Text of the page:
Mrs Godsall, who lived with daughter Pamela at Sinnamon Park, died three days after the collision, just two days before a great, great grandchild was born.

Judge Dearden said the cherished mother, grandmother and great grandmother had been in excellent health for her age.

"The family hoped and wished that she would live to 100, as did she, of course. Those hopes and family dreams were dashed," he said.

The judge ordered Crosby's suspended sentence to have a three-year operational period and disqualified her from driving for three years.

Judge Dearden asked Crosby to consider speaking publicly about her experience, to educate and hopefully prevent others being killed on the roads.

Mrs Godsall-Smith described her mother as "a force'', who wrote a book about her life when 70, drove and swam until 94 and competed in masters swimming, winning gold medals.

Brisbane District Court Judge Ian Dearden.
Brisbane District Court Judge Ian Dearden.


Part of Brisbane District Court Judge Ian Dearden's sentence of Jayde Crosby for dangerous operation of a vehicle causing death:

"Whether or not you appreciate it, every single day, when any of us get in a motor vehicle, and turn it on and start driving we are participating in a massive, overlapping, interlocking social contract.

It has very simple terms. You want to get from the start of your journey to the end of your journey, safe and sound.

And every other person travelling on the road at the same time, who crosses your path or crosses by your path, has the same hope, wish and expectation.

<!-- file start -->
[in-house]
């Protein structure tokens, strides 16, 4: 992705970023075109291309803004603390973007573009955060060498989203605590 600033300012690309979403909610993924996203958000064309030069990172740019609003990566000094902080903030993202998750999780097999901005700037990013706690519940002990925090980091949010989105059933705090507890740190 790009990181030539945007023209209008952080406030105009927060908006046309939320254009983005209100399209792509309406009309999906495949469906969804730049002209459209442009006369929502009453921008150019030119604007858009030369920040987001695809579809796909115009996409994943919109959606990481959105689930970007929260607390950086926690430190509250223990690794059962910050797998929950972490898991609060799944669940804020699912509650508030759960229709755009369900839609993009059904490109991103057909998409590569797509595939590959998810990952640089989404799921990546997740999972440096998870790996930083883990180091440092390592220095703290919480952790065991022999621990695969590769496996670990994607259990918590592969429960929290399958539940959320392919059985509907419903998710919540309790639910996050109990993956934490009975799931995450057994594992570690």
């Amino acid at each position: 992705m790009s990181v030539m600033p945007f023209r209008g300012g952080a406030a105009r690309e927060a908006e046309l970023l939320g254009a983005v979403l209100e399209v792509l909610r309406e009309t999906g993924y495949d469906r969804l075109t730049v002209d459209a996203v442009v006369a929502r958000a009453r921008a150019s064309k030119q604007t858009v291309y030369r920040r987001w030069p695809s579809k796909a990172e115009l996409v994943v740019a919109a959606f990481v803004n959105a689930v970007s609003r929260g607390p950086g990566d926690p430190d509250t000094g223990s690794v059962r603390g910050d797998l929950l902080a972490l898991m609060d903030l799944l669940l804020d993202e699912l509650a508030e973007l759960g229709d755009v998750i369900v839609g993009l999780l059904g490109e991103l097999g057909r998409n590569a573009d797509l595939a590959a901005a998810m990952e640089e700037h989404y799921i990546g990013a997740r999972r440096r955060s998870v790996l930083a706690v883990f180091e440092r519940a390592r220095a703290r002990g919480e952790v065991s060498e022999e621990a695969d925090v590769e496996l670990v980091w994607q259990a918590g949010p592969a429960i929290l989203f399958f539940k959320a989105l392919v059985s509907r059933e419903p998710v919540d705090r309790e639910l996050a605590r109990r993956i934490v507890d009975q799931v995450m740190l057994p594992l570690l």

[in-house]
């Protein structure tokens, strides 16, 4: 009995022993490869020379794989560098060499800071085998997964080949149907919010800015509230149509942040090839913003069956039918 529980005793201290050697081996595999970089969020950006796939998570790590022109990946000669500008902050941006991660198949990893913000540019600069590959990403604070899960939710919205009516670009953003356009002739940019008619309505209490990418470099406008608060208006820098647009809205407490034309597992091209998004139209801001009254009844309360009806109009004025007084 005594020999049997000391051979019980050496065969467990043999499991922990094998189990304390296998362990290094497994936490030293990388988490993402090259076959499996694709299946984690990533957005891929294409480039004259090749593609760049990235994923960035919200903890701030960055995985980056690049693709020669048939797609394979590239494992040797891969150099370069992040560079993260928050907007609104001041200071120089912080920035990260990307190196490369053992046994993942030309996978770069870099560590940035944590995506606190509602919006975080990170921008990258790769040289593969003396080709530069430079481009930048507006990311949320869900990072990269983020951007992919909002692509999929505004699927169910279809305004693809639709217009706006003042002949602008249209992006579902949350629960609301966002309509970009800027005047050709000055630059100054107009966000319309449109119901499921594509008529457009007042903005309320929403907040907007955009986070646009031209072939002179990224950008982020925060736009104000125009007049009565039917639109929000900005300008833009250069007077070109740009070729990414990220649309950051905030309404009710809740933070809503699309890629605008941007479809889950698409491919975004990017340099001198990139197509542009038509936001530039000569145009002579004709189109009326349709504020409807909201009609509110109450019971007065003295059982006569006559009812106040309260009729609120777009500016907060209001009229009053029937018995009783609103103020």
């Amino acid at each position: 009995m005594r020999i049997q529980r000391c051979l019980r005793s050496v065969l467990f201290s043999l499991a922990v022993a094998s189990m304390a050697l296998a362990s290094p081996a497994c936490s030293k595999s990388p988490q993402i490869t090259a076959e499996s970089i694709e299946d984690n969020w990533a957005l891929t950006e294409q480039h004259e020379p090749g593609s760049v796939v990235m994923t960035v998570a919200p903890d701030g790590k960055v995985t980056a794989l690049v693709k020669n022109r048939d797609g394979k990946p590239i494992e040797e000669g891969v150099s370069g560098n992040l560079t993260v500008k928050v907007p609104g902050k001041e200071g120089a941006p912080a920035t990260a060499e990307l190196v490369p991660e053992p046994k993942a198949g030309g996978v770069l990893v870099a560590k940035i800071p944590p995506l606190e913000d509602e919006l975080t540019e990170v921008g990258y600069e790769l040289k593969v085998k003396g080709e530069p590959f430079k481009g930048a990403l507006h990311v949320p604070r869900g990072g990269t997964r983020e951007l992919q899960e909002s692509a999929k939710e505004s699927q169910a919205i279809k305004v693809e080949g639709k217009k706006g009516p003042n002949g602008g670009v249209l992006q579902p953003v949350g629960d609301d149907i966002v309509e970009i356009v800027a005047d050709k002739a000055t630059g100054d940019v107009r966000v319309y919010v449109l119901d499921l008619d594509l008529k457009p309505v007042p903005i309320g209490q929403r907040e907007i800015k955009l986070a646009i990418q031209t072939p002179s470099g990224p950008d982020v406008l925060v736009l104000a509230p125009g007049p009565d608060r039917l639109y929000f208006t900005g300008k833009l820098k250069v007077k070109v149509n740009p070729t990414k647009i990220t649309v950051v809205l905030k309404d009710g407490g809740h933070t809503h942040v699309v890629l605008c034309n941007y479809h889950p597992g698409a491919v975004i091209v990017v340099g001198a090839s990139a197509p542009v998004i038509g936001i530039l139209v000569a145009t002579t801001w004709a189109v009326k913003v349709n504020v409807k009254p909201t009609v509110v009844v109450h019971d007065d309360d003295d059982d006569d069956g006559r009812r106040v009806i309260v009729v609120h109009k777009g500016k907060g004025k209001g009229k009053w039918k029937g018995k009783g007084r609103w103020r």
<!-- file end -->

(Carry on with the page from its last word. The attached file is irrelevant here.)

Just before Christmas, 2018, I drove from my home base and came around that corner … So I travelled the exact same path … that the car driven by Ms Godsall-Smith was travelling when your car crashed into it.

They and you enjoyed the same expectation, that each of you would travel safely to the destination that each of you were going to.

In your case, you'd had some disturbing news from your doctor, you had a cigarette - quite frankly, I think they should be banned in cars, but it's not my decision - and you were distracted by the radio.

Three things that were operating on you that caused your driving to fall so short of what's acceptable that it breached the social contract.

Your car went across double lines, to the wrong side of the road, it collided with the car being driven by Ms Godsall-Smith and of course three days later her Mum, Joan Godsall, died.

She was a lady of 98, she was in excellent health for her age. The family hoped and wished that she would live to 100, as did she, of course.